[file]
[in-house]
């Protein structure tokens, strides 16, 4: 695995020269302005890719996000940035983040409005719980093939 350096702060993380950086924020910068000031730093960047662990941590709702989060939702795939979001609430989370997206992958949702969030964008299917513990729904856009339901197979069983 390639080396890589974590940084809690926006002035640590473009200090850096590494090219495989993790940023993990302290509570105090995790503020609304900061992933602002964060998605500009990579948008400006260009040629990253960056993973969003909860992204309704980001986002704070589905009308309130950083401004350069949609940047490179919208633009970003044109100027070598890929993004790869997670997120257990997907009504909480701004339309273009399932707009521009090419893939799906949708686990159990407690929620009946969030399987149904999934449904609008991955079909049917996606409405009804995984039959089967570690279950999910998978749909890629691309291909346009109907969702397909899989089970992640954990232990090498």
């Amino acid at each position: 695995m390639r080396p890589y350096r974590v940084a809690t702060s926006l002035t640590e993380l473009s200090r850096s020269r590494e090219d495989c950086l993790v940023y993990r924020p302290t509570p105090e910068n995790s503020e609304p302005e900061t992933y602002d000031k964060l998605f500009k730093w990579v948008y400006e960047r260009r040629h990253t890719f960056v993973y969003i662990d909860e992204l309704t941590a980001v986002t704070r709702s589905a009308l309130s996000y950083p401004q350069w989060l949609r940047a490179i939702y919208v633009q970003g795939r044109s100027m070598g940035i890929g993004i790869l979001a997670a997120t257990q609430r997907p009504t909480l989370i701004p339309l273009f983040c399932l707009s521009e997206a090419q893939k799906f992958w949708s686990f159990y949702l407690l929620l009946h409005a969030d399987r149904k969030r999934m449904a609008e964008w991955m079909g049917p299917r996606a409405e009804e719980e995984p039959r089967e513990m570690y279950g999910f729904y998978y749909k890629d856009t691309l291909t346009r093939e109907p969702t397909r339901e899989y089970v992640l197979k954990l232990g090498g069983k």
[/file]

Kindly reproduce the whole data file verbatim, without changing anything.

[in-house]
């Protein structure tokens, strides 16, 4: 695995020269302005890719996000940035983040409005719980093939 350096702060993380950086924020910068000031730093960047662990941590709702989060939702795939979001609430989370997206992958949702969030964008299917513990729904856009339901197979069983 390639080396890589974590940084809690926006002035640590473009200090850096590494090219495989993790940023993990302290509570105090995790503020609304900061992933602002964060998605500009990579948008400006260009040629990253960056993973969003909860992204309704980001986002704070589905009308309130950083401004350069949609940047490179919208633009970003044109100027070598890929993004790869997670997120257990997907009504909480701004339309273009399932707009521009090419893939799906949708686990159990407690929620009946969030399987149904999934449904609008991955079909049917996606409405009804995984039959089967570690279950999910998978749909890629691309291909346009109907969702397909899989089970992640954990232990090498």
């Amino acid at each position: 695995m390639r080396p890589y350096r974590v940084a809690t702060s926006l002035t640590e993380l473009s200090r850096s020269r590494e090219d495989c950086l993790v940023y993990r924020p302290t509570p105090e910068n995790s503020e609304p302005e900061t992933y602002d000031k964060l998605f500009k730093w990579v948008y400006e960047r260009r040629h990253t890719f960056v993973y969003i662990d909860e992204l309704t941590a980001v986002t704070r709702s589905a009308l309130s996000y950083p401004q350069w989060l949609r940047a490179i939702y919208v633009q970003g795939r044109s100027m070598g940035i890929g993004i790869l979001a997670a997120t257990q609430r997907p009504t909480l989370i701004p339309l273009f983040c399932l707009s521009e997206a090419q893939k799906f992958w949708s686990f159990y949702l407690l929620l009946h409005a969030d399987r149904k969030r999934m449904a609008e964008w991955m079909g049917p299917r996606a409405e009804e719980e995984p039959r089967e513990m570690y279950g999910f729904y998978y749909k890629d856009t691309l291909t346009r093939e109907p969702t397909r339901e899989y089970v992640l197979k954990l232990g090498g069983k």